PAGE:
Godfrey officially announced his resignation Monday in the school's conference room, just days after Donna Enis informed school officials and her team last Friday that she was stepping down as head girls basketball coach for Cartersville.
While Enis plans to remain in coaching after accepting the same position at Pickens High, Godfrey indicated no intention of returning to the sidelines.
"I've been in basketball since I was 10 years old. As you get older, unfortunately, health happens," said the 57-year-old Godfrey, who suffered a heart attack two years ago before experiencing another health scare this season at a Purple Hurricanes road game on Feb. 7. "[I] had the episode this year at Pickens where my blood pressure got over 200."
That recent health scare prompted the coach to tell his wife hours later he could no longer do it.
"Because of [wanting to spend time with] my family and health, I think it's just time to step away from basketball," added Godfrey, who has two daughters. "My doctor said, 'It's just a game. You win or you lose.' If I could approach it that way, I'd be fine, but I don't approach it that way. It means a lot to me, and it just comes a time when you have to make those decisions."
Godfrey, who has won 508 games in a career spanning 33 years, acknowledged the correctness he felt in making the decision.
"I just know it's the right thing to do, through prayer and [discussions with] my family," he said. "I think you know when it's time, so this is a good time to do it -- while my health still is pretty good. I'm on a bunch of medicines, but I just have too much passion and I just care too much about the game. I just can't take it as 'you win some, you lose some.'"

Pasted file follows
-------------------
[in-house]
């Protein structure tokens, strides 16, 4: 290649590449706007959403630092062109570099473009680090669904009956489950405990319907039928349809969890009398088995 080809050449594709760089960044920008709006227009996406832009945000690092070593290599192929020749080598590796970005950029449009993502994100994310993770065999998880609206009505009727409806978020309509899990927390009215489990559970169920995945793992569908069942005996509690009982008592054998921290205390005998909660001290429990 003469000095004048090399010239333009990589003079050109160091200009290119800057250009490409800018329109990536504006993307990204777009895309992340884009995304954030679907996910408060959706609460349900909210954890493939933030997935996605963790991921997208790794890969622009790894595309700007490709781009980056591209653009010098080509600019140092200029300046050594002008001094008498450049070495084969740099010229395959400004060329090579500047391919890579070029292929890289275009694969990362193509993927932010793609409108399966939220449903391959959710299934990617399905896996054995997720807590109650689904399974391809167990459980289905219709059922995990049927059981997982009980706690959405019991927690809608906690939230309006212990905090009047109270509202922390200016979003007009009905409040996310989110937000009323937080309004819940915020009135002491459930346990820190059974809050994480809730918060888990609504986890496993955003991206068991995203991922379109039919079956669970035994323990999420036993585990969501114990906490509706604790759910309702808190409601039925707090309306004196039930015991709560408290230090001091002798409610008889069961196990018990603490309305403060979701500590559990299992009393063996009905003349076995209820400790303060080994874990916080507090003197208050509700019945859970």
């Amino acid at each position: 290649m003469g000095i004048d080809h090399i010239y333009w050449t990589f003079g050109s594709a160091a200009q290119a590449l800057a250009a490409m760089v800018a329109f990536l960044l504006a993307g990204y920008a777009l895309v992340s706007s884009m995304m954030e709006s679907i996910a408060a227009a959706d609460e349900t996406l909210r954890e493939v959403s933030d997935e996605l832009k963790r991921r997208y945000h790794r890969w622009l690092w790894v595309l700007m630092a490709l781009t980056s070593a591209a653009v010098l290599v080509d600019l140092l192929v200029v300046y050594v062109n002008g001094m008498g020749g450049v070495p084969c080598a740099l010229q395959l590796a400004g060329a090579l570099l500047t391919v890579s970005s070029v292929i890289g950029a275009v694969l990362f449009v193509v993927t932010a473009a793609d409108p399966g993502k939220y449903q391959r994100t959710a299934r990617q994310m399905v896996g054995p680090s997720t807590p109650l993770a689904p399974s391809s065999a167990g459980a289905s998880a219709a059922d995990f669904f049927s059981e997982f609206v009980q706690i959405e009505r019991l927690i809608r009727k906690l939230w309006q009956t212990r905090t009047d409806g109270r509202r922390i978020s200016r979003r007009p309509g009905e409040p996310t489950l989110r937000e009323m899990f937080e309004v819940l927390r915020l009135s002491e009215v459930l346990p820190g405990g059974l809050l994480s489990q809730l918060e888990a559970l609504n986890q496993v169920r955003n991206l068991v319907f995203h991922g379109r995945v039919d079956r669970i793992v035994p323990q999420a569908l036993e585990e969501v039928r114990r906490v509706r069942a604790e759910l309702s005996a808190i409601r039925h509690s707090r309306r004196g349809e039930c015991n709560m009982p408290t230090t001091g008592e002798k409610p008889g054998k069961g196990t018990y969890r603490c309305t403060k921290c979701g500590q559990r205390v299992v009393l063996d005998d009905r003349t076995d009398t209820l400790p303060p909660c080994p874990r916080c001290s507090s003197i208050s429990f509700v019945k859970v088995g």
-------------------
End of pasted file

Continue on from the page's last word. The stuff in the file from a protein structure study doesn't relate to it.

Godfrey won plenty of games over the years, leading the basketball programs at J.J. Kelly High in Wise, Va., Carter High in Knoxville, Tenn., and Dalton High before taking Cartersville to the state tournament in eight of his 10 years -- including the 2011-12 season.
The veteran coach noted it would have been harder for him to leave the coaching profession after the 2010-11 season, when the Canes struggled to four wins.
"I don't know if I could step away in that situation, but yeah, [leaving after a season where we made state] makes it easier," Godfrey said, catching himself while realizing the difficulty of such a transition -- whether after a playoff year or otherwise.
"I say 'easier,' [but] I don't know. I've never been [in a situation] like this. When I've resigned [before], it's [been] to go to another place, and now there's no other place, so I don't know what I'm gonna do. I'm at limbo about Oct. 31. I won't be in the gym."
Someone will have to be in the gym rather soon for the Canes and Lady Canes, who have summer basketball camps next month. Katherine Bradley, Cartersville's athletic director, would like to have someone in both of those positions as soon as possible.
"I know that Donna has a [summer] program lined up and so does coach Godfrey, and it would be in the best interest of the kids if there was somebody at the helm there to get those programs under way," Bradley continued of the job openings, which she said would be posted online at gasports.com. "We've already gotten some indications that various people are interested.